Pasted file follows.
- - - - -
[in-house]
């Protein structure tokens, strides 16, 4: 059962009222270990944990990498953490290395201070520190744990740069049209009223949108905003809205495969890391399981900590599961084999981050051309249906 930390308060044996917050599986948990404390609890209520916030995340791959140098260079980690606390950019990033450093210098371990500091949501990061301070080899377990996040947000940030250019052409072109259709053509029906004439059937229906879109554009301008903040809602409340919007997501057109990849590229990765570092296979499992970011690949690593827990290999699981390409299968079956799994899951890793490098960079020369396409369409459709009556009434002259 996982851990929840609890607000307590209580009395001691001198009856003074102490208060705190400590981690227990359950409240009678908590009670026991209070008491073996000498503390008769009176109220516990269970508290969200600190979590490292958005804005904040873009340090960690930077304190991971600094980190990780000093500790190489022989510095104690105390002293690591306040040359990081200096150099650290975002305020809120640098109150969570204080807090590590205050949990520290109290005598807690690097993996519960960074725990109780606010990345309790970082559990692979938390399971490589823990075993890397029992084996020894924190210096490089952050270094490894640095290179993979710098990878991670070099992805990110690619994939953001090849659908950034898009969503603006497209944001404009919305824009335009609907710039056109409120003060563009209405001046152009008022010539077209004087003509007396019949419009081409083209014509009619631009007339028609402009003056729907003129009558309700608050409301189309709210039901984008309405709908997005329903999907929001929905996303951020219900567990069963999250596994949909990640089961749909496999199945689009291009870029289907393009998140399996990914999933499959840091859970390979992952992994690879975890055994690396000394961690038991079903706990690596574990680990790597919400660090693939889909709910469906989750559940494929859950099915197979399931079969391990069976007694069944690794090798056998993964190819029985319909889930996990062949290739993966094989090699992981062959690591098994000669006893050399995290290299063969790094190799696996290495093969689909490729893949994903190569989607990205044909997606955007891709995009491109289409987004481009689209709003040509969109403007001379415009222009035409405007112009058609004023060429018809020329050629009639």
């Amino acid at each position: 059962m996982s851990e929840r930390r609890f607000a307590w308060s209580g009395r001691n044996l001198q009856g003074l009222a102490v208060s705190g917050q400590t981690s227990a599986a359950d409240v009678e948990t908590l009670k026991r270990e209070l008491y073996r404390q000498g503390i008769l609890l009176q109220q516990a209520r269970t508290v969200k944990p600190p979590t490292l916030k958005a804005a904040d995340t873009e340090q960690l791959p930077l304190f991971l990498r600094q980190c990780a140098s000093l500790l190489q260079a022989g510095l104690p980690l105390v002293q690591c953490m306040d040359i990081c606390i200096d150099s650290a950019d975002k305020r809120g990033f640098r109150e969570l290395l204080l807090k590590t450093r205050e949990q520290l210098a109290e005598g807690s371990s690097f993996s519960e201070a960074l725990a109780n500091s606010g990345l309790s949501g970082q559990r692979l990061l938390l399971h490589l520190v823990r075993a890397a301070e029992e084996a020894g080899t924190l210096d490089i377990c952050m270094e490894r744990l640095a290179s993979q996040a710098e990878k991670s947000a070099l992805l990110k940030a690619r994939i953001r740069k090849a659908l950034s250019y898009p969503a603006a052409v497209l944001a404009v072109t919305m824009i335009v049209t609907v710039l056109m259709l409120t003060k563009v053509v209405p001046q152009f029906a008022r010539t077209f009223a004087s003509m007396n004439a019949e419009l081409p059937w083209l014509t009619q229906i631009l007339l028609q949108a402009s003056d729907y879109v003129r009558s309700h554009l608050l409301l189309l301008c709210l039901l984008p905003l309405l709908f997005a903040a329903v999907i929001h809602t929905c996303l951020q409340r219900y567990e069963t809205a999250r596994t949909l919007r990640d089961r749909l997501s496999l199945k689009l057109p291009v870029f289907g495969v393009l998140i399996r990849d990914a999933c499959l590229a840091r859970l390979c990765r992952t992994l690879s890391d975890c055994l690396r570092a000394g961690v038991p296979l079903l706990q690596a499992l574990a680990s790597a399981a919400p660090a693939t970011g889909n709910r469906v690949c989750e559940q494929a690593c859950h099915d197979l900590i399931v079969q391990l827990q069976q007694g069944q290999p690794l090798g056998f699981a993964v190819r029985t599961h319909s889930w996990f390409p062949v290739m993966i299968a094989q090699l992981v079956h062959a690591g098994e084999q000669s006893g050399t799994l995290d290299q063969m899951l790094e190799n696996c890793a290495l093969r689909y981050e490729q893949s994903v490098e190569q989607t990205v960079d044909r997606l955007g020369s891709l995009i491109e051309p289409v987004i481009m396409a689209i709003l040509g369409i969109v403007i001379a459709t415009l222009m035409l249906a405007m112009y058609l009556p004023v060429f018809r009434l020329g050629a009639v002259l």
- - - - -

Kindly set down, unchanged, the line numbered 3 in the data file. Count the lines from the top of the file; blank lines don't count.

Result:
């Amino acid at each position: 059962m996982s851990e929840r930390r609890f607000a307590w308060s209580g009395r001691n044996l001198q009856g003074l009222a102490v208060s705190g917050q400590t981690s227990a599986a359950d409240v009678e948990t908590l009670k026991r270990e209070l008491y073996r404390q000498g503390i008769l609890l009176q109220q516990a209520r269970t508290v969200k944990p600190p979590t490292l916030k958005a804005a904040d995340t873009e340090q960690l791959p930077l304190f991971l990498r600094q980190c990780a140098s000093l500790l190489q260079a022989g510095l104690p980690l105390v002293q690591c953490m306040d040359i990081c606390i200096d150099s650290a950019d975002k305020r809120g990033f640098r109150e969570l290395l204080l807090k590590t450093r205050e949990q520290l210098a109290e005598g807690s371990s690097f993996s519960e201070a960074l725990a109780n500091s606010g990345l309790s949501g970082q559990r692979l990061l938390l399971h490589l520190v823990r075993a890397a301070e029992e084996a020894g080899t924190l210096d490089i377990c952050m270094e490894r744990l640095a290179s993979q996040a710098e990878k991670s947000a070099l992805l990110k940030a690619r994939i953001r740069k090849a659908l950034s250019y898009p969503a603006a052409v497209l944001a404009v072109t919305m824009i335009v049209t609907v710039l056109m259709l409120t003060k563009v053509v209405p001046q152009f029906a008022r010539t077209f009223a004087s003509m007396n004439a019949e419009l081409p059937w083209l014509t009619q229906i631009l007339l028609q949108a402009s003056d729907y879109v003129r009558s309700h554009l608050l409301l189309l301008c709210l039901l984008p905003l309405l709908f997005a903040a329903v999907i929001h809602t929905c996303l951020q409340r219900y567990e069963t809205a999250r596994t949909l919007r990640d089961r749909l997501s496999l199945k689009l057109p291009v870029f289907g495969v393009l998140i399996r990849d990914a999933c499959l590229a840091r859970l390979c990765r992952t992994l690879s890391d975890c055994l690396r570092a000394g961690v038991p296979l079903l706990q690596a499992l574990a680990s790597a399981a919400p660090a693939t970011g889909n709910r469906v690949c989750e559940q494929a690593c859950h099915d197979l900590i399931v079969q391990l827990q069976q007694g069944q290999p690794l090798g056998f699981a993964v190819r029985t599961h319909s889930w996990f390409p062949v290739m993966i299968a094989q090699l992981v079956h062959a690591g098994e084999q000669s006893g050399t799994l995290d290299q063969m899951l790094e190799n696996c890793a290495l093969r689909y981050e490729q893949s994903v490098e190569q989607t990205v960079d044909r997606l955007g020369s891709l995009i491109e051309p289409v987004i481009m396409a689209i709003l040509g369409i969109v403007i001379a459709t415009l222009m035409l249906a405007m112009y058609l009556p004023v060429f018809r009434l020329g050629a009639v002259l």